In cases where it applies, unless the requirements of s. 12(2)(a) HRA are satisfied, the Court has no power to grant an injunction.  It is a jurisdictional threshold[6].  Applications without notice which engage s.12 HRA and which do not follow the above requirements will fail.

If s.12(2) is not referred to in an injunction application potentially raising freedom of expression, an applicant will be vulnerable to a charge of “wrong test”.  Interim relief granted without notice on the wrong test will likely be discharged on the first return date, costs disallowed, with consequences for the usual undertaking in damages. Where reputation is raised in the evidence or skeleton argument, the requirement that the case be “compelling” rather than “good” requires a far higher standard to be shown on credible evidence.

Section 12 HRA applies to freezing injunctions, although only to that part of the order sought which relates to freedom of expression, such that different tests will apply to different parts of the order for “mixed injunctions”.

It is not only media cases to which the different tests apply.  In the school sex education case, Birmingham CC v Afsar [2019] EWHC 1560 (QB), no reference was made to s.12 HRA in the without notice application.  On the return date, it was said that s.12 did not apply because “publication” in s.12(3) had a limited meaning and was restricted to commercial publication.  This would have given commercial publishers preferential treatment compared to individuals on social media, some of whom have larger readerships than some paid-for newspapers.  Warby J (as he then was) rejected a limited meaning of publication, making the fundamental point that in the law of defamation, “publication does not mean commercial publication, but communication to a reader or hearer other than the claimant”[7].  It is a technical word with a technical meaning.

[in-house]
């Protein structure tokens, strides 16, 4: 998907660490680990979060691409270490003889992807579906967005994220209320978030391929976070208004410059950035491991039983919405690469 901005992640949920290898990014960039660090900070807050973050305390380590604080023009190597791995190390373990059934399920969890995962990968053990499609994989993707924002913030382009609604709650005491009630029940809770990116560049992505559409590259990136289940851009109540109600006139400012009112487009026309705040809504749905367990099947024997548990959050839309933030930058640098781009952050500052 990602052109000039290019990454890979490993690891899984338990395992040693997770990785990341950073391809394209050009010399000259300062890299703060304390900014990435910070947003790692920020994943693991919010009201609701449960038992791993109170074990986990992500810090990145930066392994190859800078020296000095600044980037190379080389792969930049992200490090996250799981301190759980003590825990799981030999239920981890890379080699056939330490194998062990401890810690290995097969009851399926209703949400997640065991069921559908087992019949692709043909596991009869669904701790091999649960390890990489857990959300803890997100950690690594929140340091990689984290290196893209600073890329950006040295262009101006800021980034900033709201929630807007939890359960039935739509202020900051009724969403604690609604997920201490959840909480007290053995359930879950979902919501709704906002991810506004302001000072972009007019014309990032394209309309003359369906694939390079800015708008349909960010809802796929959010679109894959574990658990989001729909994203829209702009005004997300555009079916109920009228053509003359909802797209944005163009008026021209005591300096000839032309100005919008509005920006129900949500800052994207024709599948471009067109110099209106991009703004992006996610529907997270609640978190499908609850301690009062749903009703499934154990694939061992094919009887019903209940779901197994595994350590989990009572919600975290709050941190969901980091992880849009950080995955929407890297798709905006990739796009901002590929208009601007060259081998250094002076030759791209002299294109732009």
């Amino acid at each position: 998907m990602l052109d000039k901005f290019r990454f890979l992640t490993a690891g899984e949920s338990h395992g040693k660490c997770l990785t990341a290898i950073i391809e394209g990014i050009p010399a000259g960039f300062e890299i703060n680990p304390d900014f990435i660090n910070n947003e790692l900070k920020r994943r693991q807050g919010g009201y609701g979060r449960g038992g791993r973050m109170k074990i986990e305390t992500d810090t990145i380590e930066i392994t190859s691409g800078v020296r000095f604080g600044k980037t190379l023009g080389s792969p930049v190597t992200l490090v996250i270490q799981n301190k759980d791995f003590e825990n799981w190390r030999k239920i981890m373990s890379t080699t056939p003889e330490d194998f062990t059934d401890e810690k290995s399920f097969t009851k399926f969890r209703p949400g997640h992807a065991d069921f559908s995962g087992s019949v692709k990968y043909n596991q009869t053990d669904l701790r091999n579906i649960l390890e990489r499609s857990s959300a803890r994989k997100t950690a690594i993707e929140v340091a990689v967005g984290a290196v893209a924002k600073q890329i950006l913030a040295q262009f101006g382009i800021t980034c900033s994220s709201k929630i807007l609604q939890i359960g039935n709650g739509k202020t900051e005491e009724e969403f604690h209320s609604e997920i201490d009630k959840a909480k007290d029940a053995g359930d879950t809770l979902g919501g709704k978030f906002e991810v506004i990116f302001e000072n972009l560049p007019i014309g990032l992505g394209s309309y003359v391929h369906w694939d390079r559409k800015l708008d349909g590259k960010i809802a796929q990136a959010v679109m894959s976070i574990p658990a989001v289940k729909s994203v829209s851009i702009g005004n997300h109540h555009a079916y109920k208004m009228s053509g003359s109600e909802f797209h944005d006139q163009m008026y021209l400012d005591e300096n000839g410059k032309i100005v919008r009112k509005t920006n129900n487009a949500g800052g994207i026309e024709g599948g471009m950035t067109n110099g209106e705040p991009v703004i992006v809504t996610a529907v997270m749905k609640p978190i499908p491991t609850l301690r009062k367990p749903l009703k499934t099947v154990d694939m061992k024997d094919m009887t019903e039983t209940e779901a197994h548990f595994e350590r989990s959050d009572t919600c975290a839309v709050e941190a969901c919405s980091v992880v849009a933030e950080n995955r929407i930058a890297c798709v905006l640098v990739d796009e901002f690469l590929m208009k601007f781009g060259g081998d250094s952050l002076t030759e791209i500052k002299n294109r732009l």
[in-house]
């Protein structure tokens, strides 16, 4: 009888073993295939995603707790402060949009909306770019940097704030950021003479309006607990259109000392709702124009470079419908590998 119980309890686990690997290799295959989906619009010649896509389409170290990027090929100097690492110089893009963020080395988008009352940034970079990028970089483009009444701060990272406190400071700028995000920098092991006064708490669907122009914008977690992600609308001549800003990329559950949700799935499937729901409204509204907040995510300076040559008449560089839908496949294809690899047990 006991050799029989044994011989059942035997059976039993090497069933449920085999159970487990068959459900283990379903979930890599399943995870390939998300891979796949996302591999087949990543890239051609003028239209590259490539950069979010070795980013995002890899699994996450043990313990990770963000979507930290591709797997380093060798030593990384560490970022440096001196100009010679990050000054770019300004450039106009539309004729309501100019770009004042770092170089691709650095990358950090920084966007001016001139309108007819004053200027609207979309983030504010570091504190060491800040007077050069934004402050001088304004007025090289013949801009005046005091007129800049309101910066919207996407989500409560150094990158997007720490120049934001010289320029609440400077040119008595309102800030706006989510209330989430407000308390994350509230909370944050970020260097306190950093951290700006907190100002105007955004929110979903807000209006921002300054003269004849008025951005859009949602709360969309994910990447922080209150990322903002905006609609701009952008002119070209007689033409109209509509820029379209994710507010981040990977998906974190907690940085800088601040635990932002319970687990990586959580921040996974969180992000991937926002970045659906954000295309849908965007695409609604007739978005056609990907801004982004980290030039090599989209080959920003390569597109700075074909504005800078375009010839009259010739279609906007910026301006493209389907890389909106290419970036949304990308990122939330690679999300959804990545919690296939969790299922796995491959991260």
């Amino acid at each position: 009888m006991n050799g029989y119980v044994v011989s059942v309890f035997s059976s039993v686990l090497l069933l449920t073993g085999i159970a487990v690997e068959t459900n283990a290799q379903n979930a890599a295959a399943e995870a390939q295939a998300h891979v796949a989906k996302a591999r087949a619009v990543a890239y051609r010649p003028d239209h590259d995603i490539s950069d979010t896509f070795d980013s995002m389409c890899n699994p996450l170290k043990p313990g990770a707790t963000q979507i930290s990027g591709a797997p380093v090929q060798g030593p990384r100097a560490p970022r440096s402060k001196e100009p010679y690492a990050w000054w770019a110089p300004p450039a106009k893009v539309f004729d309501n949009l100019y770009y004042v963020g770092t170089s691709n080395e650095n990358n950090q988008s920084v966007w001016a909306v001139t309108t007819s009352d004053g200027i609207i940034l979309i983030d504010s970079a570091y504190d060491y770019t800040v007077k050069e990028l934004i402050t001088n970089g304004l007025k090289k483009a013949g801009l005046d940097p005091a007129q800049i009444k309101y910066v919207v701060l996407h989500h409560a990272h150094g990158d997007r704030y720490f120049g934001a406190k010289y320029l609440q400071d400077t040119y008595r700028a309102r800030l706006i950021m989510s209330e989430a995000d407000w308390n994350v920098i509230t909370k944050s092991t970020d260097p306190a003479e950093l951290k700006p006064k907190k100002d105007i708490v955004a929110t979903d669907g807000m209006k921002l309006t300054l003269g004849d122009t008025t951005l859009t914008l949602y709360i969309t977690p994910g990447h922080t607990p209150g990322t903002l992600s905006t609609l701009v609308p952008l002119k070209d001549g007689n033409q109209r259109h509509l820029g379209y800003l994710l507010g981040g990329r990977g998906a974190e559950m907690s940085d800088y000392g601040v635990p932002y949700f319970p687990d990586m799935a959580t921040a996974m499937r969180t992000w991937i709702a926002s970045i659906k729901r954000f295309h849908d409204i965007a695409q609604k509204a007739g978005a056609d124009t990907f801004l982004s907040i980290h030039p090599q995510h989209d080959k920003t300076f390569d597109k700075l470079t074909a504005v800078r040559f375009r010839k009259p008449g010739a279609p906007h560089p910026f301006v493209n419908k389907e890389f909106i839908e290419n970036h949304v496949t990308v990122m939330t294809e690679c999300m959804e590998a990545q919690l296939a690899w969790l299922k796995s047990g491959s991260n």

Types of questions for the court on an interim application raising freedom of expression are: what is the nature of the information being disseminated? Does the public have a right to know it? Is there justification for restraint? Should a disgruntled the employee be restrained from going to the Regulator?

In Awbury Technical Soluctions LLC v Karson Management (Bermuda) Ltd [2019] EWHC 233 (Comm), an injunction was granted to restrain misuse of confidential information.  Butcher J found the suggestion that s. 12(3) HRA applied surprising, and although he held that s.12(3) was capable of applying in a commercial context, he did not consider that case to concern Karson’s freedom of expression.

Media and Communications (“MAC List”) Claims – CPR Part 53

A High Court claim must be issued in the KBD MAC List if it is or includes claims for defamation, misuse of private information, data protection and/or harassment by publication.  A claim not falling within these categories may be issued in the MAC List if the claim arises from the publication or threatened publication of information via the media, online or in speech; or other activities of the media.